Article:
Mutton Hollow residents who petitioned back in June to form a township under the new state law got an ordinance and election date Wednesday from the Davis County Commission.
Under pressure from a room full of township organizers, the commission Monday first set the election for Oct. 8, then moved it up two weeks to Sept. 25.At Wednesday's meeting, after adopting the township ordinance drawn up in two days by Deputy County Attorney Jerry Hess, the commission also advanced the election date again, setting it for Sept. 24.
The final date, a Tuesday, was requested by County Clerk Margene Isom, saying Tuesday elections are traditional and may boost voter turnout.
Residents of the area, which includes about 75 homes between Kaysville and Layton in a semirural area west of U.S. 89, pressured the commission to set an early date because they fear losing part of their area to annexation.
A state-imposed moratorium on annexations passed as part of the new state township statute expires Monday. A long-pending annexation bid by a developer, which spurred the township petition, could be revived then, several residents told the commission.
After Wednesday's passage, the ordinance has to be advertised before it takes effect and the election has to be advertised under state law, making the Sept. 24 date the earliest it can be held, Isom said Monday.
Commission Chairman Gayle Stevenson told the two dozen Mutton Hollow residents the commission wants to accommodate their request, but it also wants to avoid the legal challenges that have snarled the township process in Salt Lake County.
Salt Lake County held its elections Aug. 6 but locked up the ballots before they were counted, pending the outcome of a court challenge.
In approving wording for the proposed ordinance, the commissioners had to decide some policy issues, including how much power the township's board will wield.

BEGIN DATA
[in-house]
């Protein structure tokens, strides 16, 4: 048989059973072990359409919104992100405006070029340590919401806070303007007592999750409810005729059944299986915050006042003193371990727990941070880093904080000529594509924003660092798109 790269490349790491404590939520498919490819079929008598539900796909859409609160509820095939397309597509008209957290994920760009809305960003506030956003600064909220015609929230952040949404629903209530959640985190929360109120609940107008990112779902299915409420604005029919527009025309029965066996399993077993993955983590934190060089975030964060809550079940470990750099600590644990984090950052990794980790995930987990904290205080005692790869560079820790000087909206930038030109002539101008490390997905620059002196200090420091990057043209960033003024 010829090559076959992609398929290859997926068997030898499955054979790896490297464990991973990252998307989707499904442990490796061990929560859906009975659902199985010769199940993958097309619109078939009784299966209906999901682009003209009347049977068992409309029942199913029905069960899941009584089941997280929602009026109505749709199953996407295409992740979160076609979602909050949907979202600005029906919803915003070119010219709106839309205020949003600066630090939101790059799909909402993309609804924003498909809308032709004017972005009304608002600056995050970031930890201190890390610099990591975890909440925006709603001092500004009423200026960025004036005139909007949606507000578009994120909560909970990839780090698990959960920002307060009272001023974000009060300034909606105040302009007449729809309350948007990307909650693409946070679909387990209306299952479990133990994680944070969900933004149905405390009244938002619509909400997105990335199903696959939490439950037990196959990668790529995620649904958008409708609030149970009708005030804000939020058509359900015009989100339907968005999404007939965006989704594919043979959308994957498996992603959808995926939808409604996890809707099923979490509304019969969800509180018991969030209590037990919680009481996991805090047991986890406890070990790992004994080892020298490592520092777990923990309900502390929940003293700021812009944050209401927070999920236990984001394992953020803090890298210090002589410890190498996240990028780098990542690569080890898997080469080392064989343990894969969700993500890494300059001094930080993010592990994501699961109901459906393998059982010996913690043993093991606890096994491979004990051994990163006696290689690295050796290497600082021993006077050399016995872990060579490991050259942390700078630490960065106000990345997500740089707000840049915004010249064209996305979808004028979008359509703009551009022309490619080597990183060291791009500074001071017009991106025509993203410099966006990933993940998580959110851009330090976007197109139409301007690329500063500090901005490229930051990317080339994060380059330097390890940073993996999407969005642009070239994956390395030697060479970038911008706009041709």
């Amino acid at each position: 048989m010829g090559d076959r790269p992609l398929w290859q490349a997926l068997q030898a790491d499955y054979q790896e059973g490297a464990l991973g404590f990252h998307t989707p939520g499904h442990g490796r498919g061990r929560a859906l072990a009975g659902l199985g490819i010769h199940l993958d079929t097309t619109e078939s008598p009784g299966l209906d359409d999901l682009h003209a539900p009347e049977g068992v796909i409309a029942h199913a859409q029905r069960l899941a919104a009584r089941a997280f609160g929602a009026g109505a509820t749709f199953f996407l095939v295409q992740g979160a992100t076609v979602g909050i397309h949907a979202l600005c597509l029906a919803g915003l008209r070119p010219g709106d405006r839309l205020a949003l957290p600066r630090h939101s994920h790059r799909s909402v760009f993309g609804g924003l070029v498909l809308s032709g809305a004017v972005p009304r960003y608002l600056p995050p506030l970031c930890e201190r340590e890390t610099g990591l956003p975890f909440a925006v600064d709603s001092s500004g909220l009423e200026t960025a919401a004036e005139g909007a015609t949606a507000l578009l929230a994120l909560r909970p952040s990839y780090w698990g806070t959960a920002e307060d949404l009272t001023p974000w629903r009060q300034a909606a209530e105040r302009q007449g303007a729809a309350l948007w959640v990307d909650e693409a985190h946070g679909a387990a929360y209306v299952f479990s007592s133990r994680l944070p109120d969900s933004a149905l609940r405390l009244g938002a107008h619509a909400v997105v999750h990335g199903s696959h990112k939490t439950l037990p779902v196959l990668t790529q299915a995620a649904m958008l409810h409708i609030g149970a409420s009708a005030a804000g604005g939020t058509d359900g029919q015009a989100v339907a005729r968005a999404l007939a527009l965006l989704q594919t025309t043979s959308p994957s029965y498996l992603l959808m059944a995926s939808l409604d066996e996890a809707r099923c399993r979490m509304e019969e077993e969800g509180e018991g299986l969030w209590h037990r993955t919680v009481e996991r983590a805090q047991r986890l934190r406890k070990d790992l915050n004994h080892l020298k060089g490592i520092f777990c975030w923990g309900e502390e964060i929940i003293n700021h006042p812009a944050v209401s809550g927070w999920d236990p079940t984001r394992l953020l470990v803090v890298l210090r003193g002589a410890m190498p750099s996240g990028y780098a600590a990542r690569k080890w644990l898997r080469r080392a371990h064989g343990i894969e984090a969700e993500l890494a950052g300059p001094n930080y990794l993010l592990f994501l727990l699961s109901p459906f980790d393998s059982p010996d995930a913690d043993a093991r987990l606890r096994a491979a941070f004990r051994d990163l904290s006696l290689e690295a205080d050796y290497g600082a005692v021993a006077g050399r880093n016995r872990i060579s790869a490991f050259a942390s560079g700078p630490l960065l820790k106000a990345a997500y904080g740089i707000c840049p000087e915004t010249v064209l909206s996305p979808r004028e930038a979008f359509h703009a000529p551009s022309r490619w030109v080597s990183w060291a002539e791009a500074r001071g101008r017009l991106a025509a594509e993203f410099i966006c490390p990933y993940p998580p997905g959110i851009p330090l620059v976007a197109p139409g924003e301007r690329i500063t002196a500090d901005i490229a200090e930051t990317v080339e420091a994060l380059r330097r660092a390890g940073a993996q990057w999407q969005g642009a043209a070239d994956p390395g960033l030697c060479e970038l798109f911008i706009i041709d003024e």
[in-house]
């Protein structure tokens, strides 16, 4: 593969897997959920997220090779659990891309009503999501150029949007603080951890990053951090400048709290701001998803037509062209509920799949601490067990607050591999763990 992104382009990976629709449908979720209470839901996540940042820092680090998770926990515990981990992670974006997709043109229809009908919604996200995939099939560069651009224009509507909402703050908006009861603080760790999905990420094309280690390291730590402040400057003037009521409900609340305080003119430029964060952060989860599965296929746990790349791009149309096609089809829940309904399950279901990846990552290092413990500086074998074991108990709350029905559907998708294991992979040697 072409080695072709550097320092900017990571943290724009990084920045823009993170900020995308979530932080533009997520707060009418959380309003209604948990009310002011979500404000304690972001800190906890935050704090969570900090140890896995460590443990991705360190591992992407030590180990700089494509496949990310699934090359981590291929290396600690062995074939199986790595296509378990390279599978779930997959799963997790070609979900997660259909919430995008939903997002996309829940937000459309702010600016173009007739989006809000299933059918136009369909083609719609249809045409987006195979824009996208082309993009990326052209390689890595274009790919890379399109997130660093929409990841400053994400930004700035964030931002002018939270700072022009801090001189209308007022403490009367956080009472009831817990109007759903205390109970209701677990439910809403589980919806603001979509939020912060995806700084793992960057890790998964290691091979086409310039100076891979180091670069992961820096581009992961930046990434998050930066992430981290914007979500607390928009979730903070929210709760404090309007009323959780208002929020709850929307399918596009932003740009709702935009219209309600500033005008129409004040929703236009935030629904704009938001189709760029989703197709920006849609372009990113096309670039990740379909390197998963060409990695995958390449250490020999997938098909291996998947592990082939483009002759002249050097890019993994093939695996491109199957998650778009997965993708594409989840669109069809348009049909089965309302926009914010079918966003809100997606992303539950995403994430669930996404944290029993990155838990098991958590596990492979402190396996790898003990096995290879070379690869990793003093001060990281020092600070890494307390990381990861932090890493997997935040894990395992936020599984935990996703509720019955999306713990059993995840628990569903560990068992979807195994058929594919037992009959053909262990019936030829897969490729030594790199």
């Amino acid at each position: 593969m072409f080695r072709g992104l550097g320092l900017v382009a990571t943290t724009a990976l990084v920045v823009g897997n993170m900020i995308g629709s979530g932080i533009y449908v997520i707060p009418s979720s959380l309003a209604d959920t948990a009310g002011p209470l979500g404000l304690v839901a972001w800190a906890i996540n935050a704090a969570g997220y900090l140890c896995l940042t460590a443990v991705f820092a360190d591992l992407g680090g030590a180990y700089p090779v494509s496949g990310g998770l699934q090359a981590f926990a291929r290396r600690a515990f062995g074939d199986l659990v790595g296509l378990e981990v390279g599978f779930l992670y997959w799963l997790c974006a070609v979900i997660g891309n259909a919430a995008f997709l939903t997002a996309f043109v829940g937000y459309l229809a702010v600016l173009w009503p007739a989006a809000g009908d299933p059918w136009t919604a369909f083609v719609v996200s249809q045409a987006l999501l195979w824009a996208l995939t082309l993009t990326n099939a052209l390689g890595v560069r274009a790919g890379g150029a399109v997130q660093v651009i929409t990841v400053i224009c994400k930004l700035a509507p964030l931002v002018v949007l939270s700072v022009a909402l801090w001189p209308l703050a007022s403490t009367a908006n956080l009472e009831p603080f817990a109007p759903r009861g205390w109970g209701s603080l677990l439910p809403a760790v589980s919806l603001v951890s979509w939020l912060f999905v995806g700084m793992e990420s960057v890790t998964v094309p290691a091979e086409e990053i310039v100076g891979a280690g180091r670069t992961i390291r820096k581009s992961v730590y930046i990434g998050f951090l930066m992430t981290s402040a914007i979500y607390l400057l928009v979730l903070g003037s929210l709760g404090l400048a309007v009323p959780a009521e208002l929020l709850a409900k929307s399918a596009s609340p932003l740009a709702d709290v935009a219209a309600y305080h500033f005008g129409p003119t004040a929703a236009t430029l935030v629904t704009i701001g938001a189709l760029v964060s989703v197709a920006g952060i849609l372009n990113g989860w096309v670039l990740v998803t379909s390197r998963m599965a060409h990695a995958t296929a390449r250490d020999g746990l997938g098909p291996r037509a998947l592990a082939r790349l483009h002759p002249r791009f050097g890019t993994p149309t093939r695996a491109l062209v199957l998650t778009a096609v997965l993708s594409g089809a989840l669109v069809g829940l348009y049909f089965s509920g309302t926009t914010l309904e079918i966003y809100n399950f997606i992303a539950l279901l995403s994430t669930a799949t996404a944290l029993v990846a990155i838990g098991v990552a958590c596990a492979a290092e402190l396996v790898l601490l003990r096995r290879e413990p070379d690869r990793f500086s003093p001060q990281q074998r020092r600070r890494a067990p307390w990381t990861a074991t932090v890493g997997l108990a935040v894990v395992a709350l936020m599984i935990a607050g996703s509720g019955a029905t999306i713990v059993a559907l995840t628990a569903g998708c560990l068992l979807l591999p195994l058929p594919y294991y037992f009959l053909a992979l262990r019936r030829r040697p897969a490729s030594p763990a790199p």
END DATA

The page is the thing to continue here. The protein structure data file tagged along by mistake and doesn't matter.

The commission opted to make the board an advisory body to the Planning Commission. Any decisions the Planning Commission makes come to the County Commission sion for approval, Stevenson said, so the board will have the same rights of appeal to the commission as other citizens.
The commission also decided it will take a "super majority," that is, a majority of the affected property owners and not just a majority of the voters who cast ballots, to establish a township.
That wording was recommended by Hess, who said it follows the wording of the state statute. It was Salt Lake County's decision to go with a simple majority of the voters that set up their court challenge.
If the courts eventually rule that a simple majority is sufficient, Davis can amend its ordinance to comply, Hess advised.
That decision did not trouble the residents at Monday's meeting, who told the commission they believe based on the response to their election petition that they can achieve a super majority.
"I really hope the Legislature can address these issues in its next session," said Hess, referring to the numerous problems in the current version of the law.
The commission also decided two elections will be needed, one to form the township and a second one to elect three members of its board. The statute provides that three of the board members will be elected, three appointed by the commission, and the seventh picked by the first six.
The second election must be held within 90 days of the first, under the ordinance adopted Wednesday, which also sets a 30-day filing period for board candidates after the September election.
Isom told the commission she expects the second election, if necessary, will not be held before the Nov. 4 general election.